Philip, my youngest brother, is no exception to the birth-order trend. He is, indeed, the life of the party! Even at his young age, he is quite popular and enjoys making people smile and laugh. Unfortunately, he is also impulsive. Mom and Dad have to keep him from many a disaster!
Finally, we reach the oddball of the birth-order club, the only child. Only-children exhibit both characteristics of the firstborn and last-born. However, being raised with the undivided attention of their parents, only-children tend to exhibit extreme variations of the firstborn personality. They are independent, critical, goal-oriented, and do not appreciate criticism, unless it comes from themselves. Only-children grow up around primarily adults and are extremely mature for their age.
Only-children, like firstborns, are ideal leaders. They are quickly spot faults and try to correct them. They are creatively able to think outside of the box. However, only-children must learn how to accept and assimilate criticism of their work. They must also learn how to be considerate in their assessment of other’s work.
While no one in my immediate family is an only-child, my best friend happens to be. Wes Brooks was kind enough to give me some insights into being an only child. Speaking of the originality and dislike of criticism characteristic of only-children, Brooks said this, “I have always been attracted to 'blazing my own trail' and thinking critically about the world around me and my place in it. Though I do appreciate criticism from those I respect, I tend to hold my thoughts and opinions in highest esteem. When I learn I am incorrect about something, I am tempted to wrongly punish myself because of it. I have high standards, and hate it when I miss the mark.” Wes infuses these high standards into his work with video editing and creation. He spends a great deal of time scrutinizing every element of his videos to get them just right. “I feel strongly about things,” Wes wrote, “My individual and leadership temperament has a tendency to say, ‘No, this is the way it’s supposed to be!’ Rather than pointing out everything I would do differently, I must appreciate the different 'brush strokes' someone else applies to their own work. It is important to appreciate the differences that make up someone else’s work, even if you’d do it differently if it were your own.” Wes is, indeed, a characteristic only-child. But I believe that my friend has learned to recognize and utilize the strengths of his personality and work on its weaknesses.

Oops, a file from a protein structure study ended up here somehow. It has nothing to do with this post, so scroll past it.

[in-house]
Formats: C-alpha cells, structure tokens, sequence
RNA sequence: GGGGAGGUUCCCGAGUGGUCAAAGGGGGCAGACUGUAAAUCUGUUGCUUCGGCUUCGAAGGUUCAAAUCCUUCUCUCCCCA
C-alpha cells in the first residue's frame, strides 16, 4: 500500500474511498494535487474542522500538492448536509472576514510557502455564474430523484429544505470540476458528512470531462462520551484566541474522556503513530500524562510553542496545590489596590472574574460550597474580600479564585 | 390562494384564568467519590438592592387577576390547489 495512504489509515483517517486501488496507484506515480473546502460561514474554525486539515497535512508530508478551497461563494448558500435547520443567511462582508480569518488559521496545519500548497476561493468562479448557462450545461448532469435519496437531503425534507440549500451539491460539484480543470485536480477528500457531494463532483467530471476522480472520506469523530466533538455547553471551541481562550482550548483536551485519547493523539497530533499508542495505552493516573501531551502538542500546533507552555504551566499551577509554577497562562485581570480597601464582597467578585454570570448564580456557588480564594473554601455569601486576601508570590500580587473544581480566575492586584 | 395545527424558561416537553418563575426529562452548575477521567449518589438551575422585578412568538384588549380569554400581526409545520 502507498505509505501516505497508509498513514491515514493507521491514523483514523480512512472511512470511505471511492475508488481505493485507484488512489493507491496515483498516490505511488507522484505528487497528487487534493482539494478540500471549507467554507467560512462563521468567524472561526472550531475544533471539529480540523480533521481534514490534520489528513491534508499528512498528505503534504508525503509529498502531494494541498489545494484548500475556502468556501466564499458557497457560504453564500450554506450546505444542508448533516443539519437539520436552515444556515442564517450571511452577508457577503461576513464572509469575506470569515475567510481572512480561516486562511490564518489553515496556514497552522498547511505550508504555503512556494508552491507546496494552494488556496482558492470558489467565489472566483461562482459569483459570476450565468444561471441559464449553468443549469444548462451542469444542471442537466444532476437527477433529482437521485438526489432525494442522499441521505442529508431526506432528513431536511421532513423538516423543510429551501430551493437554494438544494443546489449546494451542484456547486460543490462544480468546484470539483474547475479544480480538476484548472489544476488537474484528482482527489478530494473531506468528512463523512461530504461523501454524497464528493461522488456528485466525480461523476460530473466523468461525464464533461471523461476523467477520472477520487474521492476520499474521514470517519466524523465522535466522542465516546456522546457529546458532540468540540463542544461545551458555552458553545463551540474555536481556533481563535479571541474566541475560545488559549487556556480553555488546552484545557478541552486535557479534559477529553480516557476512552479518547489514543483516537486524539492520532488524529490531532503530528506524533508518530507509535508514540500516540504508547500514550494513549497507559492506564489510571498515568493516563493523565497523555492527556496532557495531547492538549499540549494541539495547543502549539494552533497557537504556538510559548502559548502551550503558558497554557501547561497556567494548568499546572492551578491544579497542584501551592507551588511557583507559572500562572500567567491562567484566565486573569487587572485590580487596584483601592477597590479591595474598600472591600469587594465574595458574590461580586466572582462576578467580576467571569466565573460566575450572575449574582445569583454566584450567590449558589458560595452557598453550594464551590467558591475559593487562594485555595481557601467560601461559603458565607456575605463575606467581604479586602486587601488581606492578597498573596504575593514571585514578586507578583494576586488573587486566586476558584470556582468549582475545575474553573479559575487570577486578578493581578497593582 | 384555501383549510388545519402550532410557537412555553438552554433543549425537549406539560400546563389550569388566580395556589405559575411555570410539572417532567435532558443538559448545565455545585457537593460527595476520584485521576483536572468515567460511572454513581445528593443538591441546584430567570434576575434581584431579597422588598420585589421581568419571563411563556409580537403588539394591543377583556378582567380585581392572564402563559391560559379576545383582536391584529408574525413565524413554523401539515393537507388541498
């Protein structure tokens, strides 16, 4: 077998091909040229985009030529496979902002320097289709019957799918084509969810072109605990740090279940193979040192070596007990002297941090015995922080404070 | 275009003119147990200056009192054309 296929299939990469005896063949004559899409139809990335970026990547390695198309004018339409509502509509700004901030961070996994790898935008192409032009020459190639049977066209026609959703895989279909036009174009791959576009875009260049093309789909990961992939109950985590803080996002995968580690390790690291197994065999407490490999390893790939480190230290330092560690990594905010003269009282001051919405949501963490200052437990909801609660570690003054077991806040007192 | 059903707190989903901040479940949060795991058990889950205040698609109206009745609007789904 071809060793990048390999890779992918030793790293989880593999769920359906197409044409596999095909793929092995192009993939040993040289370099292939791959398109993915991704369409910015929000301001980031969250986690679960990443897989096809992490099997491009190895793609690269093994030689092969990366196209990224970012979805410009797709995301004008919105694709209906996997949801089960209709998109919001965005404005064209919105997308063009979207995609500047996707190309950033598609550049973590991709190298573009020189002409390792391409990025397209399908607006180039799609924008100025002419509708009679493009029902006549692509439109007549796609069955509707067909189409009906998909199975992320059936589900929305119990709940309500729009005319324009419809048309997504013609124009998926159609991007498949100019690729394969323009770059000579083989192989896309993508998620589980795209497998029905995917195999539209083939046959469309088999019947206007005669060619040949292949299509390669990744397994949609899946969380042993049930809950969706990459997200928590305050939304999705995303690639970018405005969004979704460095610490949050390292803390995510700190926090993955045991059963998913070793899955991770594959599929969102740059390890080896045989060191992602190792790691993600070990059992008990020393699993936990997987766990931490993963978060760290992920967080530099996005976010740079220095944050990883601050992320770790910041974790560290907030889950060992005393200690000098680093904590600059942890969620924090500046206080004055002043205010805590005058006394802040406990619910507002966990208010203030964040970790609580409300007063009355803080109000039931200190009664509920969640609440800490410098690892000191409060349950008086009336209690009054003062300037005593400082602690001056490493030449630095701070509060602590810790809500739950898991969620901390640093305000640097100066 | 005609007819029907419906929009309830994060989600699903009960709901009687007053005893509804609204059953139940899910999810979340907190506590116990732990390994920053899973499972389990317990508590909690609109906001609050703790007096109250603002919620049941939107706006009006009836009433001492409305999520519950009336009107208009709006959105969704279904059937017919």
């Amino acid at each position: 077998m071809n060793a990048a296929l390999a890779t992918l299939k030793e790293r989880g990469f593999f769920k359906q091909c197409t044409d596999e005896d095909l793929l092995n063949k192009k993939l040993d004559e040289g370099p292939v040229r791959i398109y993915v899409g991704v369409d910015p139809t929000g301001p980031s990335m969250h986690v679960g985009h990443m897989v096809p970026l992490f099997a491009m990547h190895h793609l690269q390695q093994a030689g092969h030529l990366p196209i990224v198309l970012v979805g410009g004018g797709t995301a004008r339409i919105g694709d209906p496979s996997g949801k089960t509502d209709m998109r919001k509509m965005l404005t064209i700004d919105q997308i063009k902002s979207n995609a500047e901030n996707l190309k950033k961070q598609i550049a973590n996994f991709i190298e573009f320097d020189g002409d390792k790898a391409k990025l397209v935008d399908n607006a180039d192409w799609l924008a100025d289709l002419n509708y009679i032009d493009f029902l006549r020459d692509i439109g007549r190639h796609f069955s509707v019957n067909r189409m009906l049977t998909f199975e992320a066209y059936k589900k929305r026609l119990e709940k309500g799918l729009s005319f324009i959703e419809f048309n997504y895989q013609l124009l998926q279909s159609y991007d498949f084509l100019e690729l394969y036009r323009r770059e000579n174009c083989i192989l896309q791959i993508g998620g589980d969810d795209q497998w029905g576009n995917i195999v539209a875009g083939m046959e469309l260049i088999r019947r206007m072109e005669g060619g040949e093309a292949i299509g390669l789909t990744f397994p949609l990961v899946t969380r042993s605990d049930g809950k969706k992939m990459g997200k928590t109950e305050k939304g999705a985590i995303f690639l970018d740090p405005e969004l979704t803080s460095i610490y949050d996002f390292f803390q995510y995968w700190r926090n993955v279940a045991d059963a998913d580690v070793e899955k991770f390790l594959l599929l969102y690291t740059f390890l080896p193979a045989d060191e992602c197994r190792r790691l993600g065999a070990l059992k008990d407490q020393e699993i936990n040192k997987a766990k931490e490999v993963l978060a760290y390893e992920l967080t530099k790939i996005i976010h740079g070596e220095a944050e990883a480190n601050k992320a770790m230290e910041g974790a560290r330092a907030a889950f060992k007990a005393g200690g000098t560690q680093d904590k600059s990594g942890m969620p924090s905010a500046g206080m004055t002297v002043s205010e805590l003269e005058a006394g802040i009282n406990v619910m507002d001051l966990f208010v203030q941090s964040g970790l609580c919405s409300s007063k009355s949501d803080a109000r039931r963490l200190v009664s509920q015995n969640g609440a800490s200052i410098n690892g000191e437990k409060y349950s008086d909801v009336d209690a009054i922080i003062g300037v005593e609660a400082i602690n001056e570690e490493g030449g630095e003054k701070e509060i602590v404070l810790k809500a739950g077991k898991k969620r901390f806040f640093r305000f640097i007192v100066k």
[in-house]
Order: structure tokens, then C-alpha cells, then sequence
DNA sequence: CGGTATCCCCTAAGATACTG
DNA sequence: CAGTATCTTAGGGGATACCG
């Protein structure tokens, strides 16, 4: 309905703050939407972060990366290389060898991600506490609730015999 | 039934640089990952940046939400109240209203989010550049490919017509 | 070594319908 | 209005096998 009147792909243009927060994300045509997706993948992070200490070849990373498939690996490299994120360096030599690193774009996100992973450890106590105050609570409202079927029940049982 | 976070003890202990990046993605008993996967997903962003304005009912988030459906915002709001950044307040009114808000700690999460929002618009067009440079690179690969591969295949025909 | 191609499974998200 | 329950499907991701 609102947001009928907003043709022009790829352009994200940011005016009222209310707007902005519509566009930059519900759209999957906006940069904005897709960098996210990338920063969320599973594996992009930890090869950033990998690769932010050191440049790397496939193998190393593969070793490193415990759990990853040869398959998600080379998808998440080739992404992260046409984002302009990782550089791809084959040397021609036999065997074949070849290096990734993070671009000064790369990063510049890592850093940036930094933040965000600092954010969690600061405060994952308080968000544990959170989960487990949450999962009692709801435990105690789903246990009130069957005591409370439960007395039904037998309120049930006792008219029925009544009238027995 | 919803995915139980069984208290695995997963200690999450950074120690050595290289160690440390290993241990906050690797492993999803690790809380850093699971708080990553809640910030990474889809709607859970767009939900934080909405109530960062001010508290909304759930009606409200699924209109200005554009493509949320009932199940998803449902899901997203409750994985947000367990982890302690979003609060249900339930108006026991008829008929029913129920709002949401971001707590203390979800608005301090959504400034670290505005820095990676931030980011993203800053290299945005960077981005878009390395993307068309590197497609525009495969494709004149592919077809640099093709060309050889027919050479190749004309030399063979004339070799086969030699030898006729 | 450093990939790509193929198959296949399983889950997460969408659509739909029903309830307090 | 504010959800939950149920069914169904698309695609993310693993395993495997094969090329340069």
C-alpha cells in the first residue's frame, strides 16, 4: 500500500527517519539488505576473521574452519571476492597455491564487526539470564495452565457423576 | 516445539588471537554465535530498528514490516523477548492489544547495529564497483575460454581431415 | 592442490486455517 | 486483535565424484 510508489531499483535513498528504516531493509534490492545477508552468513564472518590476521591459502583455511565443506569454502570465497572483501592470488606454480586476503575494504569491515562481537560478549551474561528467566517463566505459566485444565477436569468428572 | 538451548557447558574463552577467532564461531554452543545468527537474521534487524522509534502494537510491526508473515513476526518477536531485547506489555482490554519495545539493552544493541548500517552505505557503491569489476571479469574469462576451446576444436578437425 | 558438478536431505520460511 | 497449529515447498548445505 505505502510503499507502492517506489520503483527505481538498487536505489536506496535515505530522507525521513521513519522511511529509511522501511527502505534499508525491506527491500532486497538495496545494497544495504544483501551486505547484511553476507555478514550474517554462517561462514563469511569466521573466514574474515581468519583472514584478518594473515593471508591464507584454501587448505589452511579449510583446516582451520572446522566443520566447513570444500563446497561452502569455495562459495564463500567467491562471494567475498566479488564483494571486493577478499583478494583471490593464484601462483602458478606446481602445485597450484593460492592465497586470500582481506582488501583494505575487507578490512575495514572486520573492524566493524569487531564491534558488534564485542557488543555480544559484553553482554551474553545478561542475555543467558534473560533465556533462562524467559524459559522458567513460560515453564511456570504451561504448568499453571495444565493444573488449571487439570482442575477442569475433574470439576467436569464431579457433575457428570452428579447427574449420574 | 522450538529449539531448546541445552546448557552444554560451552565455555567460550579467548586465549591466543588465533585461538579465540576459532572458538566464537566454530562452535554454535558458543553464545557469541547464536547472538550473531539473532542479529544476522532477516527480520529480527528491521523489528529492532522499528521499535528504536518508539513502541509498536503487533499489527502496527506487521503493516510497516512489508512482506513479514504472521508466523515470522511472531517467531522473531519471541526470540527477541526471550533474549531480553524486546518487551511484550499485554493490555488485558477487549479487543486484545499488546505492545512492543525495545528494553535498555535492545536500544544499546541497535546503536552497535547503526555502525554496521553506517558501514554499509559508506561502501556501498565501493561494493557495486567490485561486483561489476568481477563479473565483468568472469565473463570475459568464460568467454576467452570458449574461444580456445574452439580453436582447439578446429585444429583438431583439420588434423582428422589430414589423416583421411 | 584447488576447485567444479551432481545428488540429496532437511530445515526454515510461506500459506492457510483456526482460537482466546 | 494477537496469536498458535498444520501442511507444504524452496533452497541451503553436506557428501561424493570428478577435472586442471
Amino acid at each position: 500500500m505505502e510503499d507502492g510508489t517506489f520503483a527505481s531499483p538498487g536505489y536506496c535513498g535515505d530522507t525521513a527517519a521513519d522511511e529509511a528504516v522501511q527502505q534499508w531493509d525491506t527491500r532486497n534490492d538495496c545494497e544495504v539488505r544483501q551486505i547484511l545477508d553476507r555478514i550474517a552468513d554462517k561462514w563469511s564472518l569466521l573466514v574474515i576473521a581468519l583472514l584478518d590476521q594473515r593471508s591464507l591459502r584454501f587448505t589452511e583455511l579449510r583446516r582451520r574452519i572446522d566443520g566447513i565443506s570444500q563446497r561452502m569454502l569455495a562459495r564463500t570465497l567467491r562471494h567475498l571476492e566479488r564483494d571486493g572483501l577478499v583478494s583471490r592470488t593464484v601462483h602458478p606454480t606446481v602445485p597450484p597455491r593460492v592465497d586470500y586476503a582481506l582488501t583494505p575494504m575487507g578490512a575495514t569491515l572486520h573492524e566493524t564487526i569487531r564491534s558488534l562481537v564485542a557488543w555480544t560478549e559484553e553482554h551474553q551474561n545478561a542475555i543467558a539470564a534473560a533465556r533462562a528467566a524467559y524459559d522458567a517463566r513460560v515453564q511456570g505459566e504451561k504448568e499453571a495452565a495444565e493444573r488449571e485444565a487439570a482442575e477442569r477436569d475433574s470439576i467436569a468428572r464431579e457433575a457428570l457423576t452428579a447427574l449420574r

While birth-order is an excellent indicator of personality, I must stress that it is only an indicator. No one fits perfectly within a personality box. There are hundreds of variables that can disrupt normal birth-orders. While I won’t explain them all, here are a few of the ways birth-order can be disrupted. The death of a child: when this occurs the next child frequently feels the need to fill the hole left by the absence of their sibling. The “dethronement” of a firstborn: this is when the second-born usurps the firstborn’s position in the family and takes on the firstborn’s personality type and position. The blending of two families: when two families are combined, due to a death or divorce, it causes children to vie for their niche in the family unit. Unless each child can find a new place to fill, it can cause the traditional birth-order to be completely thrown off. The spacing of children, the sex of the children, adoption, the parents’ birth orders, the parents’ relationship, and parental criticism can all affect birth-order.
Birth-order psychology is very telling. It is yet another way we see the hand of our magnificent Creator at work. The firstborn leaders, second-born competitors and negotiators, last-born entertainers, and only-child achievers each play a pivotal role in our society. Each personality carries with it a specific set of strengths and weaknesses. This being said, we are not bound by our personality. When we recognize where there is room for improvement, we can allow God to work us over. Perhaps this is the ultimate conclusion of birth-order psychology. Our unique personality traits show us who we are as people and how we fit into God’s magnificent jigsaw puzzle of the universe. They also show us where our weakness lie, demonstrating where God is working to make us more Christ-like.